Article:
This CPD session is available to all early years staff.
Held at Benyon Primary School
Contact to book: firstname.lastname@example.org
I have a new blog out on the RSA website –
In this blog I look at the importance of woodwork in early childhood education – building confidence, especially creative and critical thinking skills well as providing a foundation for lifelong learning and incorporating all curriculum areas.
‘As children make with wood they are learning skills that will empower them to shape their world’
Encouraging Creative and Critical Thinking in Early Years Education by Pete Moorhouse, Dubai
Date: 31 January – 1 February, 2020
Location: UAE, Dubai,
Hotel: Holiday Inn Barsha
This course will focus on how to develop children creative thinking. We will gain an understanding of the importance creativity plays in education and in life as a whole. We will look in detail at the experience of Reggio Emilia and their approach to encouraging creativity and independent thinking. I will present two examples of children’s explorations in depth – Woodwork and Photography. The course will conclude by looking at the role of the teacher and the importance that the environment plays, both indoor and outdoor, in facilitating creative investigation and exploration. The pedagogical approach of Reggio Emilia will be the foundation underlying all the sessions.
This will be a great course in Amsterdam 3 & 4 of june 2020 delivered by Atelier in een Koffer (Studio in a Suitcase): cultural pedagogue Sabine Plamper & visual artist Titia Sprey:
Looking for inspiration and exchange in the creative field? Welcome to our course for professionals in education or childcare, artists and parents.
Creativity is so much more than drawing something beautiful. It is a way of understanding the world with your hands and learning through play, art and sciences. Children have a natural drive to explore, but modern life often lacks space or time. How do you keep this door open? How do you actually respond well to a (scratch) drawing? What is your role in facilitating children in a creative process? How can you guide them, in small or large groups?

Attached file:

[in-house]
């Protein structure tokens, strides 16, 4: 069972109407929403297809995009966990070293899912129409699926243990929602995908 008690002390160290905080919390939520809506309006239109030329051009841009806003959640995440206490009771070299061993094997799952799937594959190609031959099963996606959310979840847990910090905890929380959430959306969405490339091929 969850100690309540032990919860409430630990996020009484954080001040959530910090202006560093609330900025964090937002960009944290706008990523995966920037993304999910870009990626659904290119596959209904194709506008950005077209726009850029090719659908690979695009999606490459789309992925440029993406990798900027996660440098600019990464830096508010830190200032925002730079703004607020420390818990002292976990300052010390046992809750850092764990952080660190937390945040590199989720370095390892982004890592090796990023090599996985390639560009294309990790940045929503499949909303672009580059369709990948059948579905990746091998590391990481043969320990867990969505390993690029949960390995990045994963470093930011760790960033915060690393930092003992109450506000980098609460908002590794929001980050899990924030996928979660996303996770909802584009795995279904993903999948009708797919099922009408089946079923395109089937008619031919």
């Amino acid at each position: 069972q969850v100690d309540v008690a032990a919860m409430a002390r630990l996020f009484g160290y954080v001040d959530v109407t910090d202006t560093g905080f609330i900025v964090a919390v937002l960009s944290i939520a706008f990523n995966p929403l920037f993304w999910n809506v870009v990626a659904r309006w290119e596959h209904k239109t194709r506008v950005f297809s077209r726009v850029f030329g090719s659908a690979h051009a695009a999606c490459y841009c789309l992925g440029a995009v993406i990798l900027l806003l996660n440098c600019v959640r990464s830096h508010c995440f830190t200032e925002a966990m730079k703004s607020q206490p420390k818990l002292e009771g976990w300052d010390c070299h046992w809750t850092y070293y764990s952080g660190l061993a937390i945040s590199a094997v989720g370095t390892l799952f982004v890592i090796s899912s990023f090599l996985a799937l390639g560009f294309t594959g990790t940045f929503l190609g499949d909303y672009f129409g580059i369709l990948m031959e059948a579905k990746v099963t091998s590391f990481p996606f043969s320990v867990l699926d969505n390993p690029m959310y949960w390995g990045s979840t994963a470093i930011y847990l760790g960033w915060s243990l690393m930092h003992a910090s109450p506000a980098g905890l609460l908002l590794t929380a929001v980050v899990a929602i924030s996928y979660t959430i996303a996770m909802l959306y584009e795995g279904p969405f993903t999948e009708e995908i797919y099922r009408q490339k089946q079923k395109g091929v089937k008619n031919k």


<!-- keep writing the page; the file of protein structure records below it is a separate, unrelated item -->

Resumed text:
This course is delivered in Amsterdam:
During the 2 day course ‘Understanding with your hands’ a clear vision of child and creativity is substantiated and traditional views are brought up for discussion. The participants work themselves with various simple and also challenging materials, which also appeal to the imagination for children. This course provides surprising insights and many practical new ideas. It is suitable for professionals in education or childcare, artists and parents. No special prior knowledge or skills are demanded, just curiosity and playfulness.
Date: 3 & 4 of june 2020 . There will be an additional (facultative) program on Friday afternoon 24 April. We will visit a school or childcare centre and close the course in the evening with an inspiring film.
The international 2day course is given yearly in April. Dates for 2021 are 14 & 15 April.
Teachers: Atelier in een Koffer (Studio in a Suitcase): cultural pedagogue Sabine Plamper & visual artist Titia Sprey
Costs: € 525,- per person incl. material, hand-out and delicious lunch! See also discounts.
>> When registering with 2 persons, the costs are only € 485,- pp <<
> Early booking discount of € 30,- pp when paying up to 2 months in advance <<
Review from participants:
‘The 2-day course from Atelier in a Suitcase was for me * educational * good atmosphere * inspiring * surprising * varied * flow (time flew) * practical, because the ideas are good to use in the classroom and * clearly theoretically supported! ‘
‘Very nice training! Learned a lot, gained a lot of inspiration, eye opener! Nice combination of practice and listening areas, well-coordinated. Great books, ideas, good atmosphere. “
More info and booking:
Introducing woodwork in early years education
*Price – NB early bird discount is applied automatically if available: for the Member rate, please login to your account.
- Members £150, or with early bird discount (until 23 May 2019) £120
- Non-members £180, or with early bird discount (until 23 May 2019) £150
Book three training days at once, or three places on a course, and save £20 on each of them! To take advantage of this offer, add the three events to your basket, and use the coupon code: EEDISCOUNT3 – the discount will automatically be applied at the checkout.
Woodwork is hugely popular and provides a rich source of enjoyment as well as learning. The impact is profound and long term. Deep levels of engagement and intense concentration are common and the children often remain involved in their explorations for extended periods. Woodworking allows children many opportunities including; expressing their imagination, problem solving and sustained perseverance with challenging tasks. The learning outcomes have been remarkable and encompass all areas of the EYFS.